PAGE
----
a fire-test?

End the illusion,
Bend the kaal-chakar1!
Associate with life!
Give up this stupor!

[1 Cycle of death / time]

[31] Healthy Vision

Live
by thinking self
immortal,
laugh and sing
without any concern,
eat and drink
without any worry;
should it
be termed
true living?

When face to face
with the end
Or
Should remain ignorant of it
Should
we call it
true living?

[32] Compatibility

I sing
I sing the songs
of victory!
I sing

about the triumph of life
over death!
I sing dauntlessly
the triumph of life-bud
of the dearest thing!

I sing
again and again!

The sounds that echo
in the sky of the graveyard
of the liberated-selves of carefree birds
are translations
of my
life-sentiments!
The compatriots
of my
life-adorations!

[33] Dreadful

Beware!

We have
hoisted the red flags,
on every house, in every village,
in every town,
of life, new life!

In every locality, at every cross,
here, there -
everywhere!
Hoisted
red flags!

Now
the demon of death
won't be able to carry out
his terrorist, fatal, men-devouring
maddening trick!

Ambushes
on entering into the body,
proclaims himself
an unvanquished doota1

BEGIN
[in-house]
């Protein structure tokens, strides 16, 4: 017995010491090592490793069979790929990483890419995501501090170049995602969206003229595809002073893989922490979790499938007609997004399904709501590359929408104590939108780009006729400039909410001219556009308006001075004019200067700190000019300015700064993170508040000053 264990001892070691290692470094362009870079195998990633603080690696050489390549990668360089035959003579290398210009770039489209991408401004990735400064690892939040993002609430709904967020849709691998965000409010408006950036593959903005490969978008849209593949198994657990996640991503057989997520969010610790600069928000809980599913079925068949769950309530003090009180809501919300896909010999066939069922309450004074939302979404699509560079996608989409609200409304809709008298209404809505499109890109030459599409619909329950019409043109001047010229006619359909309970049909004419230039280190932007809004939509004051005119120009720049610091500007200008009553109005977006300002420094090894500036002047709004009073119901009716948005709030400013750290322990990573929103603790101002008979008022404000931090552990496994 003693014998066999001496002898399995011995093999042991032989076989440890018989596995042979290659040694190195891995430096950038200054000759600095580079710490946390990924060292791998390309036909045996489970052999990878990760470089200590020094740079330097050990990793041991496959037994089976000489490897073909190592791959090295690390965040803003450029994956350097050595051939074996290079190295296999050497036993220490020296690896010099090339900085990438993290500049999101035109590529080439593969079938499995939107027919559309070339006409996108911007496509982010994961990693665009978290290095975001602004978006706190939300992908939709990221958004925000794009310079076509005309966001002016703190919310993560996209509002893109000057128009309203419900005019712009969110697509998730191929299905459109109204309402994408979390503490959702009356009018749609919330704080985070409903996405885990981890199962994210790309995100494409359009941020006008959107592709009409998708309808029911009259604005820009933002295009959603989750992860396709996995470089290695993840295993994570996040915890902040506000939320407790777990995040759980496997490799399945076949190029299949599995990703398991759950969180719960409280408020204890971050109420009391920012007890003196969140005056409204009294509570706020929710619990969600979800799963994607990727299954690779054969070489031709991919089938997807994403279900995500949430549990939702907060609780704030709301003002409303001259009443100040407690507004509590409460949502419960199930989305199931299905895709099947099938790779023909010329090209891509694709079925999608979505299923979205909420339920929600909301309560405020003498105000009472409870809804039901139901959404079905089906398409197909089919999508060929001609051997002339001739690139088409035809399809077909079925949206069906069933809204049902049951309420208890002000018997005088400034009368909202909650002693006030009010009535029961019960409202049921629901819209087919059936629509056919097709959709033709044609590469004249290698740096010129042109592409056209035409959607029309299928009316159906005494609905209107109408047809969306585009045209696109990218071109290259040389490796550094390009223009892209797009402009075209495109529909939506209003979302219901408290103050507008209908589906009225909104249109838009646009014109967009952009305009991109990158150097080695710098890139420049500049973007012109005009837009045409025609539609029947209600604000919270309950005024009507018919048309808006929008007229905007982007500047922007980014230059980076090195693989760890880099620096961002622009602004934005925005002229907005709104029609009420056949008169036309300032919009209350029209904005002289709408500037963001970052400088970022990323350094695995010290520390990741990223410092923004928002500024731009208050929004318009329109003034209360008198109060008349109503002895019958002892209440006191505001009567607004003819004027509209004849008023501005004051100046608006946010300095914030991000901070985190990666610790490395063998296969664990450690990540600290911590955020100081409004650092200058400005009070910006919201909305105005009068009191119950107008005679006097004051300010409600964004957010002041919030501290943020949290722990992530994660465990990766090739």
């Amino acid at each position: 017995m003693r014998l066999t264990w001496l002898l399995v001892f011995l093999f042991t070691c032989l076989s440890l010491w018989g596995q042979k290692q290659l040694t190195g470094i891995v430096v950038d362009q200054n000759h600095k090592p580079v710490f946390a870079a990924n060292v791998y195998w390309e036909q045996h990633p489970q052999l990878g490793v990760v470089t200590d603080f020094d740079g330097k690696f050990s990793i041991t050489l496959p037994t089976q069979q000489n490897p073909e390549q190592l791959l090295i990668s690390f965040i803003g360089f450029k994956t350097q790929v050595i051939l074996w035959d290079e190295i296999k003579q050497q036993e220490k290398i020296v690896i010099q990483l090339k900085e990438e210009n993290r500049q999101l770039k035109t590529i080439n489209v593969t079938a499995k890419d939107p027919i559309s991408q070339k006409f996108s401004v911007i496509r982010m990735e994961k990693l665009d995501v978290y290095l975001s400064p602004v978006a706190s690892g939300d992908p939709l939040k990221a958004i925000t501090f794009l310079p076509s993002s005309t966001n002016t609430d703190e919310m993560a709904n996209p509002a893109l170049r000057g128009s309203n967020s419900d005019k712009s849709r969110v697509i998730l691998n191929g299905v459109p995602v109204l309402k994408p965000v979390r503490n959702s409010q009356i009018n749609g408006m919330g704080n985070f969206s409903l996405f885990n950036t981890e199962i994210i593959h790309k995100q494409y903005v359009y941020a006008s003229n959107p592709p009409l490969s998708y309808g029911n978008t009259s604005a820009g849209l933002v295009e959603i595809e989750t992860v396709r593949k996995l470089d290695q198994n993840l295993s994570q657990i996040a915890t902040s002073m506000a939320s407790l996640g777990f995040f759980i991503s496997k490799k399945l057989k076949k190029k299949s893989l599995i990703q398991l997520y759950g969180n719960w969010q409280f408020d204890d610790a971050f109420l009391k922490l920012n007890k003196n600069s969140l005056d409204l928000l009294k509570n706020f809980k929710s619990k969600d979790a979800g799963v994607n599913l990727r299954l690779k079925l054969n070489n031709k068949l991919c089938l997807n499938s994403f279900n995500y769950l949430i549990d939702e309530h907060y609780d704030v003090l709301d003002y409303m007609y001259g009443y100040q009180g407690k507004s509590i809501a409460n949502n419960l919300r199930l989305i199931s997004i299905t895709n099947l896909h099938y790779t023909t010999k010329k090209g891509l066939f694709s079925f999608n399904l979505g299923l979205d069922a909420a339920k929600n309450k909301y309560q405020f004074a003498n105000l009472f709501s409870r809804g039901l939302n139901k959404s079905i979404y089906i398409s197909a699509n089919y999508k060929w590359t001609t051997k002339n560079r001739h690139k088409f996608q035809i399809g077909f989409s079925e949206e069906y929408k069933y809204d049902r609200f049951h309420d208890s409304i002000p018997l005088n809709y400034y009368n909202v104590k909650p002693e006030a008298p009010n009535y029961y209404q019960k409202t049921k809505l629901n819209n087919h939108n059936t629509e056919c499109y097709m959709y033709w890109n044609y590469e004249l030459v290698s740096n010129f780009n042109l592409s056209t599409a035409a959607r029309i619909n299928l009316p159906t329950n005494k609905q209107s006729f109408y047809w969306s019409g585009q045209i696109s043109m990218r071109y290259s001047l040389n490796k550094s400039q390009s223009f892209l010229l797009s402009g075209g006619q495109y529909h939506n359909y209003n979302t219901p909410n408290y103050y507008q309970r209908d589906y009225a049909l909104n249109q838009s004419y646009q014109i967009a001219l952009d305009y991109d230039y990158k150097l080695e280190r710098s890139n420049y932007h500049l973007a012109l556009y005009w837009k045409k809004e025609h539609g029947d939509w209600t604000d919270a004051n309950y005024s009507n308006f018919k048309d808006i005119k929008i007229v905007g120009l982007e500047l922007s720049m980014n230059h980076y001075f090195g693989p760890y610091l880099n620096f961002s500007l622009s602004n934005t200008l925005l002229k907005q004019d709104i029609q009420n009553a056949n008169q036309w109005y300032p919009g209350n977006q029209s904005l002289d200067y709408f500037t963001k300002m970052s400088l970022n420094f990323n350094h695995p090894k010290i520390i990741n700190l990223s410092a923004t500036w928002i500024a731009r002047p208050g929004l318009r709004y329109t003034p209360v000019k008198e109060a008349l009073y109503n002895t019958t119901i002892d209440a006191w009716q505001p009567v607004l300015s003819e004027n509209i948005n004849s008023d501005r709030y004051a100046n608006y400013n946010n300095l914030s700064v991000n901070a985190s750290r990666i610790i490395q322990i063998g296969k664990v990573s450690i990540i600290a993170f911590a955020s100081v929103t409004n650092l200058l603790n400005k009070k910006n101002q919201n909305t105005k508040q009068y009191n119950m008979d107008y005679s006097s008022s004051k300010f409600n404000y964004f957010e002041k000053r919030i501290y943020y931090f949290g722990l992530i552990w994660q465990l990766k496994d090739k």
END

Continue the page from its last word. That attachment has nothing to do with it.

of Yama2
lays down
within the body
explosives,

and...
remote-controls
by hiding
in invisible places!

Let's see,

where from he comes now!

[1 Emissary. 2 Lord of death.]

[34] The Philosophy of Death

Death:
When a certainty,
In vain
Why

to doubt,
to fear
so much!

O, tell death -
'Come; when you please.'

At this time
Come,
Let's sing and dance!
Play on varied musical instruments!

Let's end this silence;
Who cares
for death?

[35] An Invitation

Death
come,
do come one day!
And take me away
in your flying-chariot;
away... far away
into hell!
That I may
unite all those
living in hell,
urge on them
for a revolt,

prepare them
for a change in life!
I don't acknowledge
any Chitragupta1
any Yama;
I'll challenge them!
Just, let me jump
into the hell-pond!
Just, let me mingle
with the huge crowd of
hell-denizens!

[1 According to Indian mythology an official in the court of Yama who keeps record of righteous and unrighteous actions of living beings.]

[36] To The Fairy of Death

O death, come
I am ready!
Never think,
I am helpless.

Won't you
Inform?
Won't you

Oblige me?

You'll come —
On tip-toes,
Surprising